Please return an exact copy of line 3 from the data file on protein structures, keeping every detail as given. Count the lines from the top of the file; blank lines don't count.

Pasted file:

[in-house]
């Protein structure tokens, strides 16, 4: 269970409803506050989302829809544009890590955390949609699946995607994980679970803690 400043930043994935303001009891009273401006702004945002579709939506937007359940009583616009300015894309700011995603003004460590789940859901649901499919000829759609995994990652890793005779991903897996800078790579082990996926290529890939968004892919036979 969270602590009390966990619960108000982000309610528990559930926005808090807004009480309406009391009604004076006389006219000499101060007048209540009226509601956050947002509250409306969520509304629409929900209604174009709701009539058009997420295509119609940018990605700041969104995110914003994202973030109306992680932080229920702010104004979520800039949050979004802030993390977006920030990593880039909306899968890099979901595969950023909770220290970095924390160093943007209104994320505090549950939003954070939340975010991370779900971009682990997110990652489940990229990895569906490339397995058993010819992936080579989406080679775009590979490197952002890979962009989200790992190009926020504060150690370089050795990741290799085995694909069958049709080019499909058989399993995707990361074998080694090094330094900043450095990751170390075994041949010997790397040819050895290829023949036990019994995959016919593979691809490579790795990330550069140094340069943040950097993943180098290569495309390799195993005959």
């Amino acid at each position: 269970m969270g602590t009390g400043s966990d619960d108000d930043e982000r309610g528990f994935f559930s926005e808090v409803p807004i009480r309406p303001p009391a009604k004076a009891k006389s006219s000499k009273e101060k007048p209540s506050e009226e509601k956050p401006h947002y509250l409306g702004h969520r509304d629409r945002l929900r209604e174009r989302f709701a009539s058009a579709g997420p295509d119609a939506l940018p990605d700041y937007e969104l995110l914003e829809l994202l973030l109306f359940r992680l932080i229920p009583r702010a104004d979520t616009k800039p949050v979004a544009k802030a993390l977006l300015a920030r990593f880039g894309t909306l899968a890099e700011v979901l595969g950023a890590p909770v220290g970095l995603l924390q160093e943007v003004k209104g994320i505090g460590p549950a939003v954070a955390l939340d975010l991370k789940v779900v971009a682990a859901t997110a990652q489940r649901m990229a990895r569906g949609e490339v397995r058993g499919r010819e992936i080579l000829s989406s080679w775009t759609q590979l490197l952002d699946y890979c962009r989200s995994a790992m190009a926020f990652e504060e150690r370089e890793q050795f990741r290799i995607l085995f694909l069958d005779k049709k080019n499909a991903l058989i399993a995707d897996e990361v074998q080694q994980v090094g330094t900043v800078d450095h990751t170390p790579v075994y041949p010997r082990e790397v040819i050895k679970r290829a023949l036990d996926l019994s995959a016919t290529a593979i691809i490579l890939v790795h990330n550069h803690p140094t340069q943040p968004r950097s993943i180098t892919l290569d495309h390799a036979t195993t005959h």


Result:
């Amino acid at each position: 269970m969270g602590t009390g400043s966990d619960d108000d930043e982000r309610g528990f994935f559930s926005e808090v409803p807004i009480r309406p303001p009391a009604k004076a009891k006389s006219s000499k009273e101060k007048p209540s506050e009226e509601k956050p401006h947002y509250l409306g702004h969520r509304d629409r945002l929900r209604e174009r989302f709701a009539s058009a579709g997420p295509d119609a939506l940018p990605d700041y937007e969104l995110l914003e829809l994202l973030l109306f359940r992680l932080i229920p009583r702010a104004d979520t616009k800039p949050v979004a544009k802030a993390l977006l300015a920030r990593f880039g894309t909306l899968a890099e700011v979901l595969g950023a890590p909770v220290g970095l995603l924390q160093e943007v003004k209104g994320i505090g460590p549950a939003v954070a955390l939340d975010l991370k789940v779900v971009a682990a859901t997110a990652q489940r649901m990229a990895r569906g949609e490339v397995r058993g499919r010819e992936i080579l000829s989406s080679w775009t759609q590979l490197l952002d699946y890979c962009r989200s995994a790992m190009a926020f990652e504060e150690r370089e890793q050795f990741r290799i995607l085995f694909l069958d005779k049709k080019n499909a991903l058989i399993a995707d897996e990361v074998q080694q994980v090094g330094t900043v800078d450095h990751t170390p790579v075994y041949p010997r082990e790397v040819i050895k679970r290829a023949l036990d996926l019994s995959a016919t290529a593979i691809i490579l890939v790795h990330n550069h803690p140094t340069q943040p968004r950097s993943i180098t892919l290569d495309h390799a036979t195993t005959h």